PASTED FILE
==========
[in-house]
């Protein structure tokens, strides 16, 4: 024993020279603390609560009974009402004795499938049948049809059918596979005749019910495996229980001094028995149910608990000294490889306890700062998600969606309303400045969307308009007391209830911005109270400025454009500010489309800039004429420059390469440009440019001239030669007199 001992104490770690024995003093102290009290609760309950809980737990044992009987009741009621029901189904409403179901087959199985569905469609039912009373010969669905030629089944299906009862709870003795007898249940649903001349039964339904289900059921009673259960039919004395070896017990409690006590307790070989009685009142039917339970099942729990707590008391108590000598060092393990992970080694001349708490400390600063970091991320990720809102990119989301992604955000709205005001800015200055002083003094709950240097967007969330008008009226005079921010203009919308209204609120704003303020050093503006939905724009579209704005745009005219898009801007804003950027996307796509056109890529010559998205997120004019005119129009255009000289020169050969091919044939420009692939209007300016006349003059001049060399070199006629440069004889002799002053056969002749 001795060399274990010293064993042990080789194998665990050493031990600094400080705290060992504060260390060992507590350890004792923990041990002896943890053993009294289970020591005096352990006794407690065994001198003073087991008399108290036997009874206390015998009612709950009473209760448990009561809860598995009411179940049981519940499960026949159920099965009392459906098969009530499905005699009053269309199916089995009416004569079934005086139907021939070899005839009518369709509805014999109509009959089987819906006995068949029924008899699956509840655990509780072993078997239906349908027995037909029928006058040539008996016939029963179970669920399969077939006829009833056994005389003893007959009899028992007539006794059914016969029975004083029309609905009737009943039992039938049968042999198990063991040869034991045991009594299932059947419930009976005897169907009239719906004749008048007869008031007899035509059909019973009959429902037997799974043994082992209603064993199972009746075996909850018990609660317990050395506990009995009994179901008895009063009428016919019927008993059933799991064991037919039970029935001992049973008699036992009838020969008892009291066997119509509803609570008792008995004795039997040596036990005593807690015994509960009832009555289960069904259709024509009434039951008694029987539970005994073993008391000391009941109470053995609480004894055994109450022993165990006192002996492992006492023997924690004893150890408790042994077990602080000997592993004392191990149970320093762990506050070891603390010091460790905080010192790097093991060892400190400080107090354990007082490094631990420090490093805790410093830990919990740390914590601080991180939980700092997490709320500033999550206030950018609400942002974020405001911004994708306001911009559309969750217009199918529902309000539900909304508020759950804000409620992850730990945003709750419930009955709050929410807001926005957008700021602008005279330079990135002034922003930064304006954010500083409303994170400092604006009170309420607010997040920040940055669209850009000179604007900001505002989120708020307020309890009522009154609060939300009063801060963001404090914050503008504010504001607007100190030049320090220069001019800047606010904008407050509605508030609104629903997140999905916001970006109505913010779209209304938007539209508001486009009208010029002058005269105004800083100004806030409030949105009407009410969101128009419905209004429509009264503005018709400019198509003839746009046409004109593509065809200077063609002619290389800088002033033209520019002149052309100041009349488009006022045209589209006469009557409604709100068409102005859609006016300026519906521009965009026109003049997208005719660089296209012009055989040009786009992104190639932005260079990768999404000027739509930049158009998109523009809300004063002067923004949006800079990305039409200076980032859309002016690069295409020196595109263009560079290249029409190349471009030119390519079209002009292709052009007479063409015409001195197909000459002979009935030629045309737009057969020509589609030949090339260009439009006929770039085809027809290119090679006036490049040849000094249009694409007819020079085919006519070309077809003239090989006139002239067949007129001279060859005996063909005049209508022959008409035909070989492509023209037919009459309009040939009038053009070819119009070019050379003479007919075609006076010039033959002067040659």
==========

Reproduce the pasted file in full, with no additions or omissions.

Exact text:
[in-house]
């Protein structure tokens, strides 16, 4: 024993020279603390609560009974009402004795499938049948049809059918596979005749019910495996229980001094028995149910608990000294490889306890700062998600969606309303400045969307308009007391209830911005109270400025454009500010489309800039004429420059390469440009440019001239030669007199 001992104490770690024995003093102290009290609760309950809980737990044992009987009741009621029901189904409403179901087959199985569905469609039912009373010969669905030629089944299906009862709870003795007898249940649903001349039964339904289900059921009673259960039919004395070896017990409690006590307790070989009685009142039917339970099942729990707590008391108590000598060092393990992970080694001349708490400390600063970091991320990720809102990119989301992604955000709205005001800015200055002083003094709950240097967007969330008008009226005079921010203009919308209204609120704003303020050093503006939905724009579209704005745009005219898009801007804003950027996307796509056109890529010559998205997120004019005119129009255009000289020169050969091919044939420009692939209007300016006349003059001049060399070199006629440069004889002799002053056969002749 001795060399274990010293064993042990080789194998665990050493031990600094400080705290060992504060260390060992507590350890004792923990041990002896943890053993009294289970020591005096352990006794407690065994001198003073087991008399108290036997009874206390015998009612709950009473209760448990009561809860598995009411179940049981519940499960026949159920099965009392459906098969009530499905005699009053269309199916089995009416004569079934005086139907021939070899005839009518369709509805014999109509009959089987819906006995068949029924008899699956509840655990509780072993078997239906349908027995037909029928006058040539008996016939029963179970669920399969077939006829009833056994005389003893007959009899028992007539006794059914016969029975004083029309609905009737009943039992039938049968042999198990063991040869034991045991009594299932059947419930009976005897169907009239719906004749008048007869008031007899035509059909019973009959429902037997799974043994082992209603064993199972009746075996909850018990609660317990050395506990009995009994179901008895009063009428016919019927008993059933799991064991037919039970029935001992049973008699036992009838020969008892009291066997119509509803609570008792008995004795039997040596036990005593807690015994509960009832009555289960069904259709024509009434039951008694029987539970005994073993008391000391009941109470053995609480004894055994109450022993165990006192002996492992006492023997924690004893150890408790042994077990602080000997592993004392191990149970320093762990506050070891603390010091460790905080010192790097093991060892400190400080107090354990007082490094631990420090490093805790410093830990919990740390914590601080991180939980700092997490709320500033999550206030950018609400942002974020405001911004994708306001911009559309969750217009199918529902309000539900909304508020759950804000409620992850730990945003709750419930009955709050929410807001926005957008700021602008005279330079990135002034922003930064304006954010500083409303994170400092604006009170309420607010997040920040940055669209850009000179604007900001505002989120708020307020309890009522009154609060939300009063801060963001404090914050503008504010504001607007100190030049320090220069001019800047606010904008407050509605508030609104629903997140999905916001970006109505913010779209209304938007539209508001486009009208010029002058005269105004800083100004806030409030949105009407009410969101128009419905209004429509009264503005018709400019198509003839746009046409004109593509065809200077063609002619290389800088002033033209520019002149052309100041009349488009006022045209589209006469009557409604709100068409102005859609006016300026519906521009965009026109003049997208005719660089296209012009055989040009786009992104190639932005260079990768999404000027739509930049158009998109523009809300004063002067923004949006800079990305039409200076980032859309002016690069295409020196595109263009560079290249029409190349471009030119390519079209002009292709052009007479063409015409001195197909000459002979009935030629045309737009057969020509589609030949090339260009439009006929770039085809027809290119090679006036490049040849000094249009694409007819020079085919006519070309077809003239090989006139002239067949007129001279060859005996063909005049209508022959008409035909070989492509023209037919009459309009040939009038053009070819119009070019050379003479007919075609006076010039033959002067040659």